In the Arctic, such state jurisdiction could extend up to and beyond to the North Pole. At the moment, three states—Canada, Denmark, and Russia—are claiming the North Pole, and several other areas of the Arctic seabed are disputed. It is still unclear where the final boundaries will run after the parallel and intertwined processes of delineation and delimitation are completed. The decision will depend not only on “hard” scientific data but also on the involved states’ legal and diplomatic strategies. The uncertainty lies first in the fact that beyond broad principles, there is no absolute and readily applicable method to delimit and delineate the shelf; to some extent, the rules are being made in the middle of the game. Second, the game is so complex that states are constantly suspecting each other of cheating.
This still does not leave room for military confrontation, however. Because the dispute is legal and diplomatic in essence, its resolution depends, on the one hand, on international law and the willingness of states to follow, specify, and affirm it; and on the other hand, on the political capital that the countries’ elites have invested at home. In Russia, these stakes are high.
Fossil Fuel and Geopolitics
Russia’s current interest in the Arctic Ocean’s seabed can be explained by the confluence of two distinct processes: Russia’s historical northward drive, in which “Arcticness” became a defining element of national identity, and its political economy’s reliance today on fossil fuels and mineral resources.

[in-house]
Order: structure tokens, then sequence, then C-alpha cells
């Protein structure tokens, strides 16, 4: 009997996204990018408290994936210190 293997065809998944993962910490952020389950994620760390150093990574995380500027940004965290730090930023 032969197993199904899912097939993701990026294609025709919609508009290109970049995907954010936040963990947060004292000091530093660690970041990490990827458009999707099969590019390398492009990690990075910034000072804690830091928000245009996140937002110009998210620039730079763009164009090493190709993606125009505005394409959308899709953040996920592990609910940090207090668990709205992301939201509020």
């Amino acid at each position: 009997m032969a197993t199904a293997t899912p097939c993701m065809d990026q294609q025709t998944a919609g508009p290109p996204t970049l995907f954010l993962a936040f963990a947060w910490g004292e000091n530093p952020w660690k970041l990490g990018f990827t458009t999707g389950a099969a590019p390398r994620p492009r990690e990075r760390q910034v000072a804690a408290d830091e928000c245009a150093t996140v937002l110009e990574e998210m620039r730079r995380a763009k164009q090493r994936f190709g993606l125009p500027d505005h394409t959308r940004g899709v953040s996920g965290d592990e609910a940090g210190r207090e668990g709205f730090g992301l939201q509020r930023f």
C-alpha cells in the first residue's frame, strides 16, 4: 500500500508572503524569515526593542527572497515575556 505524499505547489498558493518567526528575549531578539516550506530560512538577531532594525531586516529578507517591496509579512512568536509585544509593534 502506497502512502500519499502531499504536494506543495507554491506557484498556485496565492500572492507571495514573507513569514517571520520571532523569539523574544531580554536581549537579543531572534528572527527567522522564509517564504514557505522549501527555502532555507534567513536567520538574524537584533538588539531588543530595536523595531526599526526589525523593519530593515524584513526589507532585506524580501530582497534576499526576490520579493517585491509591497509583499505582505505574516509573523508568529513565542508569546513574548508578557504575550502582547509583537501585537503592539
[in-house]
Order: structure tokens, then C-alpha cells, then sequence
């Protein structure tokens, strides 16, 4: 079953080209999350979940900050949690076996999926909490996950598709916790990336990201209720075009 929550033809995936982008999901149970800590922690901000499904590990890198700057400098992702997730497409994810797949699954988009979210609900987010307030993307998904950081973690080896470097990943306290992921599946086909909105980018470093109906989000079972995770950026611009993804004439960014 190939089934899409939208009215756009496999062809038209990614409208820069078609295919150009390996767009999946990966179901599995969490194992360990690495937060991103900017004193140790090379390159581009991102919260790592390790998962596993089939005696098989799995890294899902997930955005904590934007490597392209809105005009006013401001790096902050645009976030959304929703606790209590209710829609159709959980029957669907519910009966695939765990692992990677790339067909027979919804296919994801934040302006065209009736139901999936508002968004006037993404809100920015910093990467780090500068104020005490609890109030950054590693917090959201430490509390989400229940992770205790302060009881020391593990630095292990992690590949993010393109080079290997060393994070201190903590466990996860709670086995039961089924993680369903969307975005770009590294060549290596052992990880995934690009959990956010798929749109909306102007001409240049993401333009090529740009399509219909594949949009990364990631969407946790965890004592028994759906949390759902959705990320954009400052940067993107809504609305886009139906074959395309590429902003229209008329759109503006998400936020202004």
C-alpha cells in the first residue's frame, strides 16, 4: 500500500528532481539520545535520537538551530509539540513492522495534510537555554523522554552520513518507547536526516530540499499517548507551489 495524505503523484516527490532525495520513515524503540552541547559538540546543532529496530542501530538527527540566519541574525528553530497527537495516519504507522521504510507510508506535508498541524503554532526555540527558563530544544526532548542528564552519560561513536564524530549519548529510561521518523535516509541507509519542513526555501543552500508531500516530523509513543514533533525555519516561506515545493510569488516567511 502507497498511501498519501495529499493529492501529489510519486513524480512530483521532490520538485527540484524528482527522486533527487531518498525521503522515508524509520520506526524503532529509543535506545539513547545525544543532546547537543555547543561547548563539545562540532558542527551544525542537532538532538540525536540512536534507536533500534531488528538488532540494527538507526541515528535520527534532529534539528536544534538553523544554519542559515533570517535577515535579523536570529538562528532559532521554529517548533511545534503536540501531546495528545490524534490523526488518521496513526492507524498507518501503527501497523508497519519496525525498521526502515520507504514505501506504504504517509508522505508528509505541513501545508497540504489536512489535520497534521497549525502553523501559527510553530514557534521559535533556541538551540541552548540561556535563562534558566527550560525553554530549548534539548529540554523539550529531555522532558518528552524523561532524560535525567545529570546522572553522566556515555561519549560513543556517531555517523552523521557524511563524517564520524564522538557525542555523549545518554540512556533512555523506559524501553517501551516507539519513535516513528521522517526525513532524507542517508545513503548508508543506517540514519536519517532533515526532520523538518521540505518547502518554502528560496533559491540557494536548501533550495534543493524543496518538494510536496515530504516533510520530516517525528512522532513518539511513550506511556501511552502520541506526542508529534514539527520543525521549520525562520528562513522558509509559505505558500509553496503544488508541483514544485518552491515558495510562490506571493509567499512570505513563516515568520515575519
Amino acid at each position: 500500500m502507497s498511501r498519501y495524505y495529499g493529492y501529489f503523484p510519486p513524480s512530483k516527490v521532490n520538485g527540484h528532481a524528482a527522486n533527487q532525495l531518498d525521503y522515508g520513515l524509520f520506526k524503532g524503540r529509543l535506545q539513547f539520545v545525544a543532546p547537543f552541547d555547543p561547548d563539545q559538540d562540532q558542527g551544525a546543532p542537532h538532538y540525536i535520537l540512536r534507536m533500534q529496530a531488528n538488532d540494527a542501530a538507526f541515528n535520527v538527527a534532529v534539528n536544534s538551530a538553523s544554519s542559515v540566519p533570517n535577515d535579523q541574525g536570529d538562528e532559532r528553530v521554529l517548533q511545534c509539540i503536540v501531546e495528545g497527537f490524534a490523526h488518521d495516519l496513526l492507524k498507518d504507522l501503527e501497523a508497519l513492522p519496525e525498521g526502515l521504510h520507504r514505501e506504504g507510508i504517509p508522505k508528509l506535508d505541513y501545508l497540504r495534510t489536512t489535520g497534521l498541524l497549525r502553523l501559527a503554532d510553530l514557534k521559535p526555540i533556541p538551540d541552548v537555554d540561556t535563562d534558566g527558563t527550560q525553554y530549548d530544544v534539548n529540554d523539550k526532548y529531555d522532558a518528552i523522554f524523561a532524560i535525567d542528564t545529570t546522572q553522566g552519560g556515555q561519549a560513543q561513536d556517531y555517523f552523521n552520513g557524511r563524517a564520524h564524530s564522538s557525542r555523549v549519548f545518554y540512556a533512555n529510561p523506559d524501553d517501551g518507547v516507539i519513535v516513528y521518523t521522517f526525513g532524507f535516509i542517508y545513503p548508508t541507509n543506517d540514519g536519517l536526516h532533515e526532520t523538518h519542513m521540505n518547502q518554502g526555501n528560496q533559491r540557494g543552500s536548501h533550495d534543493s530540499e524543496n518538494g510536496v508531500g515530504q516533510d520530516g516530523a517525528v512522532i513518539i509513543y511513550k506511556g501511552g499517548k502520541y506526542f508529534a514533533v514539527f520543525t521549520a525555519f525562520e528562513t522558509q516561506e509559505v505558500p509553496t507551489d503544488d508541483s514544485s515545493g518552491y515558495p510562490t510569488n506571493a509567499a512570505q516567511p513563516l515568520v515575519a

Fossil fuels are a foundation of the contemporary Russian state, both as the main driver of the country’s economy and as a key component of the state’s geopolitical positioning. If fossil fuels were important to Russia merely as a source of revenue, then the search for new deposits farther north and farther offshore would be understandable, as traditional onshore sites are being depleted. But this does not account for the search extending as far north, and as far offshore, as it is. Most expected offshore oil, gas, and other mineral reserves are located in undisputed areas closer to the coast, and no extraction project would be viable in the disputed ones, so the economic rationale alone is not enough to justify the Russian state’s investment in securing access to them. In these cases, prospects for oil and gas development, even in the very long term, matter to Russia as a sign of geopolitical power. This explains why the state is offering subsidies and putting pressure on the fossil fuel industry to stretch farther northward. The clientelist relationship between political and industrial elites reinforces this tendency: In exchange for subsidies and licenses, the fossil fuel industry contributes to the Kremlin’s patriotic agenda.
In short, like other major political projects in Russia, the continental shelf delimitation process makes little economic sense. It is rather about geopolitical prestige and the opportunity to spend state money on data collection, diplomatic expenses, and far-fetched drilling projects. Spending money makes the bureaucracies look busy, and creates patronage opportunities.